they grow in freedom of movement, I was told it is considered simply a matter of time until that may happen.

Raising the question is the reason why the U.S. came to Afghanistan in the first place going to end up the reason they have to come back, Nick Paton

Walsh, CNN, Kabul, Afghanistan.


ANDERSON: Well, to a close ally of Russia now Syria in a surprise to absolutely no one. President Bashar al-Assad won more than 95 percent of

the vote. It will be his fourth seven year term as President, experts and activists say the poll was rigged in his favor, which Damascus denies.

The U.S. and other western nations say the contest should have been held under UN supervision. You're watching "Connect the World". I'm Becky

Anderson. Still ahead, few developments from Ethiopia's Tigray region we have an update on the hundreds of men snatched and tortured by soldiers, a

CNN exclusive is coming up.


ANDERSON: Well, to another CNN exclusive now, this on the unrest in Ethiopia. Aid workers say hundreds of men in the Tigray region have been

released. Witnesses tell CNN that Ethiopian and Eritrean forces in the region had rounded up the men beating and harassing them.

This is video of desperate families gathered around UN offices in the region waiting for news of their loved ones while they were being held. The

soldiers also broke into at least two shelters for people displaced by the conflict before shouting we'll see if America will save you now.

It's just one of the atrocities that CNN has documented in the region. Nima Elbagir and her team have done outstanding reporting travelling across

Ethiopia and she joins me now from London. What more can you tell us about what is happening on the ground right now Nima?


NIMA ELBAGIR, CNN SENIOR INTERNATIONAL CORRESPONDENT: We've been able to speak to some of the detainees themselves who had been released and what

they describe is pretty horrifying Becky.

Many of them say that they are unable to move without pain, that the beatings were almost constant. That it was torture, at some points that the

men were laid in and out one after the other to be beaten and interrogated, accused of being part of the Tigray and rebel forces.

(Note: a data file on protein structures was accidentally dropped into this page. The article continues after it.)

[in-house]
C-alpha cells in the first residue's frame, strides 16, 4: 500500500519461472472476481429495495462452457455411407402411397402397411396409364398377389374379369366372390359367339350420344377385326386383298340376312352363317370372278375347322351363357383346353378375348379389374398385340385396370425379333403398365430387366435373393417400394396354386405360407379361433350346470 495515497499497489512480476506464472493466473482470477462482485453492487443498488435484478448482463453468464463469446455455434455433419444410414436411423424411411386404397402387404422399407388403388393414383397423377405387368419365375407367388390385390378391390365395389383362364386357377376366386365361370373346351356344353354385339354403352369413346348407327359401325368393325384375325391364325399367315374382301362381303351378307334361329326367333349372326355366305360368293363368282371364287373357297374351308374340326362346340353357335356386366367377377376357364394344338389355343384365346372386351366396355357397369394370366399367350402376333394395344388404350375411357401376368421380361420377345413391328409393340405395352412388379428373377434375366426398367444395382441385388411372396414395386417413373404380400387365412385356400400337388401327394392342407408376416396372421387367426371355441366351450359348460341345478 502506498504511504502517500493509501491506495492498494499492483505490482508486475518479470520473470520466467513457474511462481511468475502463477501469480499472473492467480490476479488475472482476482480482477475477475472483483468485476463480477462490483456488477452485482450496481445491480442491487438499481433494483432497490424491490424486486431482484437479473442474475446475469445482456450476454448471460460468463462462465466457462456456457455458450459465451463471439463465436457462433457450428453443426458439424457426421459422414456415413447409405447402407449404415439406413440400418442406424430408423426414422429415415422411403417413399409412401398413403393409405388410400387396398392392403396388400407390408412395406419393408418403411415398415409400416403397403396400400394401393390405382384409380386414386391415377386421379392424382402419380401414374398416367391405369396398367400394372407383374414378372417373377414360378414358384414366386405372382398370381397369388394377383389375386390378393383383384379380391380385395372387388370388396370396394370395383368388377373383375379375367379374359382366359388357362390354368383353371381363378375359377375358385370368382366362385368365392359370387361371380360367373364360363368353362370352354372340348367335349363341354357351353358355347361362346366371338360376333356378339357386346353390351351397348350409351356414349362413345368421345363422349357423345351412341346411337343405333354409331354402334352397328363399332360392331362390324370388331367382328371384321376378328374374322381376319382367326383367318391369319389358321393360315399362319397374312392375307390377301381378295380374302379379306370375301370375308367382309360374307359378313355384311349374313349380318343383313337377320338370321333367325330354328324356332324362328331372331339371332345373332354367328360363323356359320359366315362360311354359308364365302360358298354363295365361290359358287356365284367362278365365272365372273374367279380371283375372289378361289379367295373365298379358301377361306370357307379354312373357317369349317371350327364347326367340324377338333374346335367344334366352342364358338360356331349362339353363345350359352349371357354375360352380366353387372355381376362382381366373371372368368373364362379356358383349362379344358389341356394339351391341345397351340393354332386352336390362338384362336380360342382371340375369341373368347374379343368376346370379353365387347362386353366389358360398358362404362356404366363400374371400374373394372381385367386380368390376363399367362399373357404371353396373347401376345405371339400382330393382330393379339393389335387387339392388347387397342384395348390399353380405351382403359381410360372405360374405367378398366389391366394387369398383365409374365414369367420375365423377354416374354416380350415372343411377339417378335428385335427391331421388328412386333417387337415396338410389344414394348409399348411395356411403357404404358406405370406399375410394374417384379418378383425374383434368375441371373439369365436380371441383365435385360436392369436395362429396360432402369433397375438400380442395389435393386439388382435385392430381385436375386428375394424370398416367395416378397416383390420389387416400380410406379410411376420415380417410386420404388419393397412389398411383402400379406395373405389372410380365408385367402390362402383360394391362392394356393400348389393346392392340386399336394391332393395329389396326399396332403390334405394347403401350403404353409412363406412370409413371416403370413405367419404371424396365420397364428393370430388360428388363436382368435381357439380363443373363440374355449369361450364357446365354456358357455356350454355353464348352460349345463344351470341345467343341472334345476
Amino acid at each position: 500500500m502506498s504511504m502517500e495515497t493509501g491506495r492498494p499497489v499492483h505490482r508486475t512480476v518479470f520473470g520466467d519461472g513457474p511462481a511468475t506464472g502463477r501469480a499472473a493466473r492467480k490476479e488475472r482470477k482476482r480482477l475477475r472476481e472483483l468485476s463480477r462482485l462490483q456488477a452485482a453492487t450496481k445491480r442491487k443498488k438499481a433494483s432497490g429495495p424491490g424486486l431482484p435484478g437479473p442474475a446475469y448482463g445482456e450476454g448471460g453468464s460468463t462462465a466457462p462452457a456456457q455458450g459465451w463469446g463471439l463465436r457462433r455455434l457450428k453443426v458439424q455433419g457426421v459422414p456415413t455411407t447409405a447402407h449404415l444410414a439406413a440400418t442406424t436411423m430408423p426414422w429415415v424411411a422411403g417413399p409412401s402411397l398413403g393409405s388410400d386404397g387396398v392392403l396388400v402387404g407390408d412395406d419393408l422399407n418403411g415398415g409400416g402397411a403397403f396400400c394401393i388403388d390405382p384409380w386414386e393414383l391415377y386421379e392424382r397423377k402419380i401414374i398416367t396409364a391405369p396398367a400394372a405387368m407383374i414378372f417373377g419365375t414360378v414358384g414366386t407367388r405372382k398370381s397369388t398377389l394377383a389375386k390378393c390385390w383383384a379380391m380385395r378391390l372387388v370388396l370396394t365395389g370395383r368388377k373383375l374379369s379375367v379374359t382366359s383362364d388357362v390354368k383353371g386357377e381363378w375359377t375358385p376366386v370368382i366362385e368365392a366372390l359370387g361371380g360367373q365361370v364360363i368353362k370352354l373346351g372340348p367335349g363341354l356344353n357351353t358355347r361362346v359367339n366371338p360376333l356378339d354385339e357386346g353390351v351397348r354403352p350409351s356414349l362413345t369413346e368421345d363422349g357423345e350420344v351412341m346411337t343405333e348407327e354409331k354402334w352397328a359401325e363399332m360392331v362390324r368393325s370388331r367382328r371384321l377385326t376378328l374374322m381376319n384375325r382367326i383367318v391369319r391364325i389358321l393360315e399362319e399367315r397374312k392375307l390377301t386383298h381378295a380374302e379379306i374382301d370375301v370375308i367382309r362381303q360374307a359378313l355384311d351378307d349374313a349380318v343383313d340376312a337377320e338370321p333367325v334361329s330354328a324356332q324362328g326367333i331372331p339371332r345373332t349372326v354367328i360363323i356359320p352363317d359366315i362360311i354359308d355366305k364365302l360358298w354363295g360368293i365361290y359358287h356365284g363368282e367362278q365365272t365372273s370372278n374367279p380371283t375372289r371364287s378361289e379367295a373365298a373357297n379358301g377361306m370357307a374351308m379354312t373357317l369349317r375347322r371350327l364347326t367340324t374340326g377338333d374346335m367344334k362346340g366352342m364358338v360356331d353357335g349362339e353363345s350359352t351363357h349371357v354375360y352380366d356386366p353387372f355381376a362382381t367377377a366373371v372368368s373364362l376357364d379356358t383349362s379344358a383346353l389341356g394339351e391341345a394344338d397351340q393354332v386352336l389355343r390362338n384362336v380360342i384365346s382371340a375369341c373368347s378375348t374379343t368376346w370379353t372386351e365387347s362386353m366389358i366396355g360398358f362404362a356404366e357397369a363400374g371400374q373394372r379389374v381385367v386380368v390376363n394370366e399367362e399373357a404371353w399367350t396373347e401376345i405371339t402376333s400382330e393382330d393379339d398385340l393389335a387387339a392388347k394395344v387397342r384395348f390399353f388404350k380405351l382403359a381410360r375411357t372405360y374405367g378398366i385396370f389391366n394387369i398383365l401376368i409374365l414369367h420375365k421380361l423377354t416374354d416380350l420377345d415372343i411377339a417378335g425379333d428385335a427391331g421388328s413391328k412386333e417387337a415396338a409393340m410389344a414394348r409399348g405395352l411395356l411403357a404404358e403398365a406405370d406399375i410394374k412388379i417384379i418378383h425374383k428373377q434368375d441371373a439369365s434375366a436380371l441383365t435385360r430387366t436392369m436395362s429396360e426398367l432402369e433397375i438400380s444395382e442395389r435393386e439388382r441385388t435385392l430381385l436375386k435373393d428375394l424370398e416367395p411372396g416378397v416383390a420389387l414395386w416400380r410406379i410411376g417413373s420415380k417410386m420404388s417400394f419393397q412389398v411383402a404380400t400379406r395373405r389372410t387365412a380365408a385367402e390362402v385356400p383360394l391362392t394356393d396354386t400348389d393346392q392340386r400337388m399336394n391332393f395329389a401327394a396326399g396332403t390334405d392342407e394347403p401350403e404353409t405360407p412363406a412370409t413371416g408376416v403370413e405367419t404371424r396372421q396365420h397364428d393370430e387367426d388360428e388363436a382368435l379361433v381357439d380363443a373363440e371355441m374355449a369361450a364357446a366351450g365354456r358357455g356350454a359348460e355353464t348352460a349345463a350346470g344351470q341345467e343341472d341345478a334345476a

So understandably they are incredibly scared and although they are out and back into what they have made their homes these makeshift shelters, they

are still very afraid because the soldiers of course the Ethiopian and Eritrean soldiers remain in town.

Humanitarian workers say bravely they are continuing to push back against Ethiopian officers demanding the release of the remaining handful of men.

But also demanding answers as to why these arbitrary and as UN pointed out illegal under humanitarian law, arrests were undertaken Becky?

ANDERSON: We'll do more on this as you get it. Nima for now thank you very much indeed, Nima Elbagir on the story for you.

Well, losing its best and brightest as next we head to Lebanon and asked why some of the country's best doctors are on their way out?


ANDERSON: You're watching "Connect the World". I'm Becky Anderson. And I want to get you to Lebanon now and a life or death situation facing the

country. Reuters is reporting that the Central Bank is now saying there isn't enough money for medical supplies. It says the current system of

importing subsidized medical goods can't be sustained without using mandatory reserves.

Now you will know that Lebanon is in the grip of an economic crisis that has seen tens if not hundreds of thousands of people turn out onto the

streets with Beirut, subsidizing basic goods like fuel wheat and medicine since last year. Well, our Salma Abdelaziz is in the Lebanese capital and

she joins us now. What have you found?

SALMA ABDELAZIZ, CNN REPORTER: Becky, this is truly a country on the brink. The currency is in freefall here it's lost 90 percent of its value just in

the last couple of years. The government is in gridlock, unable to form a cabinet now for months. And all of this economic and political turmoil